Hard to believe it's been only two years since Attorney General Eric Holder shocked -- and relieved -- California's medical marijuana users when he said the federal government had no interest in prosecuting state-legal cannabis activities. The Bush Era was over -- no more doors kicked in by Kevlar-clad storm troopers or cancer patients dragged into court for six plants.
There have been indeed fewer boots through doors, but it appears the federal government's goal hasn't changed -- merely its tactics.
This year alone, the Justice Department has imprisoned a growing number of state law-abiding growers and dispensary operators. The Internal Revenue Service has determined that dispensaries can't claim the cost of their product on their taxes; the Bureau of Alcohol, Tobacco and Firearms decided medical marijuana users can't use guns; every major financial institution has closed down medical marijuana-related accounts, leaving dispensaries with no banking options, and just this week, a cease-and-desist letter from U.S. Attorney Melinda Haag showed up in some dispensaries' landlords' mailboxes. It informed them that their properties could be forfeited and their tenants could be thrown in prison for 40 years unless the dispensaries close.
Welcome to the new war on medical marijuana, waged by lawyers and accountants instead of police.
According to a copy of Haag's letter obtained by SF Weekly
, all the dispensaries told to shut down or be seized within 45 days are within 1,000 feet of a school. That's perfectly legal under state medical marijuana law, but subject to a federal penalty enhancement, which was passed to punish street dealers operating near schools
, parks, colleges, and a variety of other public spaces.
Haag throws down the gauntlet on both the dispensary operators and their property owners. "Violation of the federal law referenced ... is a felony crime," Haag wrote "An owner of real property with knowledge or reason to know of illegal drug sales on real property that he owns or controls may have his interest in the property forfeited without compensation."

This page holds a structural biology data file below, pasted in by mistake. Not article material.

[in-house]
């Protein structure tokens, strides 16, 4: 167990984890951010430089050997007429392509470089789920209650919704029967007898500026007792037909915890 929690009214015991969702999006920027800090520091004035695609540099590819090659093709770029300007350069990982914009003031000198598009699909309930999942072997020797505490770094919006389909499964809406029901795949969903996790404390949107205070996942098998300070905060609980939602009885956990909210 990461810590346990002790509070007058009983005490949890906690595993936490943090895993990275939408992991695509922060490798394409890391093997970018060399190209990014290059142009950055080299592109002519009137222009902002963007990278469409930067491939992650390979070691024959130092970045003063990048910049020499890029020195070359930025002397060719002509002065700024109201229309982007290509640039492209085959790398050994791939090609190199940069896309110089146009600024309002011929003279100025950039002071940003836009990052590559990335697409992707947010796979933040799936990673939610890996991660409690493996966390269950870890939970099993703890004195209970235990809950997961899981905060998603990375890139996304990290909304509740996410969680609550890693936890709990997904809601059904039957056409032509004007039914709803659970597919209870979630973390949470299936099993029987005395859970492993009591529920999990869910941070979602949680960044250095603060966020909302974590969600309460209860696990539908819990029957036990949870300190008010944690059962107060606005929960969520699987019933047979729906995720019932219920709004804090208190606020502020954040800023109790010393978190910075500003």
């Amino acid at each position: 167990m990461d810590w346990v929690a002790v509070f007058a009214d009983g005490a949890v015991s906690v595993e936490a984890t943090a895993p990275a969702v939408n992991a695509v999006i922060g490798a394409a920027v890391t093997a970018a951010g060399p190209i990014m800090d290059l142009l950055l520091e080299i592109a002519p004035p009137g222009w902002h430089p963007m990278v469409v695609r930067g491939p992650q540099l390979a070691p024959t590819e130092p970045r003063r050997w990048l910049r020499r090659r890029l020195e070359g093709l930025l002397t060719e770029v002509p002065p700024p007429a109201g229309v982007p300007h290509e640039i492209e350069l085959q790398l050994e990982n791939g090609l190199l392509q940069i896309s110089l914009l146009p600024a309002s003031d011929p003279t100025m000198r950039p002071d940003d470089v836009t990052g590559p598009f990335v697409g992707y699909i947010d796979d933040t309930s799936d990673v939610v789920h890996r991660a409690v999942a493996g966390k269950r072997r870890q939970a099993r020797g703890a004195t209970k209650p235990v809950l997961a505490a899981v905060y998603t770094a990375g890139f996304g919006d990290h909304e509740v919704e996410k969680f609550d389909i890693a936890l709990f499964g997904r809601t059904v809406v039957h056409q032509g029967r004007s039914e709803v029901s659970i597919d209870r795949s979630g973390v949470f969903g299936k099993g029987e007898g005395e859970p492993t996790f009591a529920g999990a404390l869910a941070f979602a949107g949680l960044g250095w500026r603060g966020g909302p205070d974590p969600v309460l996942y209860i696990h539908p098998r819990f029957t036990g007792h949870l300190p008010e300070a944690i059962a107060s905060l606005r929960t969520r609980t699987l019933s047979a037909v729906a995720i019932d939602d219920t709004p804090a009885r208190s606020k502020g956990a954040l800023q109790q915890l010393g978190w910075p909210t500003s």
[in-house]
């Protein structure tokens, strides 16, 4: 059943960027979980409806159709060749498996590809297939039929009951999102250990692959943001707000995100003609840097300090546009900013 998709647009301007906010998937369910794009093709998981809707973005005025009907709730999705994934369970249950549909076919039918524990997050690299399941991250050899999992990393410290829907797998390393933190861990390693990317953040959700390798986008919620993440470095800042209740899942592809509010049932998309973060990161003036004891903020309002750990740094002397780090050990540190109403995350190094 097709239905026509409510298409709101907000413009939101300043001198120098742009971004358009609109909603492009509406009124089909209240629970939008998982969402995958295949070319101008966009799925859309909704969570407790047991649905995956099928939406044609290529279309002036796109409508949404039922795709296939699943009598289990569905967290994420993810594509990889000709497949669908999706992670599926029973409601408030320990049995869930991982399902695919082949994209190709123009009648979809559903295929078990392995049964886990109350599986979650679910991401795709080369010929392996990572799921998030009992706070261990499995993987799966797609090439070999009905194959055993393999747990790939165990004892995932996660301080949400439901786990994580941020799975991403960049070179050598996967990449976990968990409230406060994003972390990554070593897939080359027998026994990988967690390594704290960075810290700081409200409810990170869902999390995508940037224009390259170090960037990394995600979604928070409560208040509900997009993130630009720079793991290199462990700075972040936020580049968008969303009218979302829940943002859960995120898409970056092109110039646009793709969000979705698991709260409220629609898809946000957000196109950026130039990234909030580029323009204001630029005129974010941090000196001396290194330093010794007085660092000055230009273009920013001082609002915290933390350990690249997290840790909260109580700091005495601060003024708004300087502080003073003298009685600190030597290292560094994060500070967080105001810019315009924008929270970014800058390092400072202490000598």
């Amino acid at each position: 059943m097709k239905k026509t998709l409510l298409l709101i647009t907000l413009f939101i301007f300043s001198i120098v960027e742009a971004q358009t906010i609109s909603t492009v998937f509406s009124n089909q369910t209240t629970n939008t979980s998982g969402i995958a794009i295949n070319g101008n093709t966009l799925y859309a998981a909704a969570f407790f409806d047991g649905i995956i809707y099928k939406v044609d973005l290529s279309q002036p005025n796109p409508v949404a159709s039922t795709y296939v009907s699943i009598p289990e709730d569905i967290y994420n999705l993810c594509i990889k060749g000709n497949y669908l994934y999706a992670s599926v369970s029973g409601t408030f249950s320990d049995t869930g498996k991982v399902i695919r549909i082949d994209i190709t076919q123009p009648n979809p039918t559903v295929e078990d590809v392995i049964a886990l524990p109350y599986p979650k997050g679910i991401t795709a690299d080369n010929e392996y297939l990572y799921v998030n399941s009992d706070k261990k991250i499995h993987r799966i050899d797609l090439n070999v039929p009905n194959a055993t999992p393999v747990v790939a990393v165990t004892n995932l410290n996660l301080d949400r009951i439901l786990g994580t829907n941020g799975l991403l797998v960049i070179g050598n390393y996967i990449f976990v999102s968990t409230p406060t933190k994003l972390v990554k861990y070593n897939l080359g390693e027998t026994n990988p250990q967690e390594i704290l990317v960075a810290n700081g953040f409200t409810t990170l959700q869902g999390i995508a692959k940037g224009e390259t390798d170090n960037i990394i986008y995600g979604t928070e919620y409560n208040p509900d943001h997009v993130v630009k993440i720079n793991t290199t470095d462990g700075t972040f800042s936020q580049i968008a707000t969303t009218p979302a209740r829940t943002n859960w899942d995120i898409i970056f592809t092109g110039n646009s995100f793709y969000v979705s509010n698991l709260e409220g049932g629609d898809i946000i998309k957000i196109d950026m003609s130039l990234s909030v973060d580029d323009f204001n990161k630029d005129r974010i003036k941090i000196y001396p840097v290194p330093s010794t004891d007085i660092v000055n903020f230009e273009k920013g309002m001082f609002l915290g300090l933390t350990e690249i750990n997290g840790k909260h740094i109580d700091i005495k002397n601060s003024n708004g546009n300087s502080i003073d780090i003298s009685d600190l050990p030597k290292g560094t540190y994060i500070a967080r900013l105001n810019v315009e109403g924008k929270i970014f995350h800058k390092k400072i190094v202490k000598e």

In San Francisco, dispensaries opened since the 2005 Medical Cannabis Act must be 1,000 feet away from a school, but there are a number of dispensaries which opened their doors prior to the law, and are ergo "grandfathered in." Landlords for at least three of these dispensaries -- those of 208 Valencia Caregivers, Mr. Nice Guy, and Medithrive -- received Haag's letter, according to sources.
Dispensaries in Marin County and Sacramento also received the letter, according to NORML. One, the Marin Alliance for Medical Marijuana
, is the state's oldest dispensary, and is subject to penalization under the federal law Haag cited because it's within 1,000 feet of a park, NORML said.
Jack Gillund, a spokesman for the U.S. Attorney, said the office has no comment. Haag could not be reached.
To the local medical marijuana community, these new set of tactics are more "passive aggressive" than the broken-door cowboy policy of the Bush days. Yet in many ways, they're more effective. "If you can't declare your business expenses on your taxes, and if you can't open a bank account, how can you run a business?" asked one local attorney specializing in medical marijuana, who asked not to be identified.
Doing it this way also robs the medical marijuana patient community of its best offense: Public outrage. With no raids, no protest or photo opportunities present, "They've systematically changed their approach -- probably after talking to a PR professional," the attorney added.
It appears no local dispensaries have yet taken any action on the Haag letter. Brendan Hallinan, an attorney representing one of the affected dispensaries, said he hoped to contact Haag's office before commenting to local media.
In a news release issued Wednesday, California NORML declared that the Obama Administration had ramped up its war on medical marijuana.
"It's an outrageous abuse of law enforcement resources for the DOJ to use property forfeiture to enforce meddlesome, nanny-state regulations," Cal NORML Director Dale Gieringer said
. "The federal government has no business dictating local zoning decisions. No one has any problems with [the affected dispensaries] except the bureaucrats in Washington."
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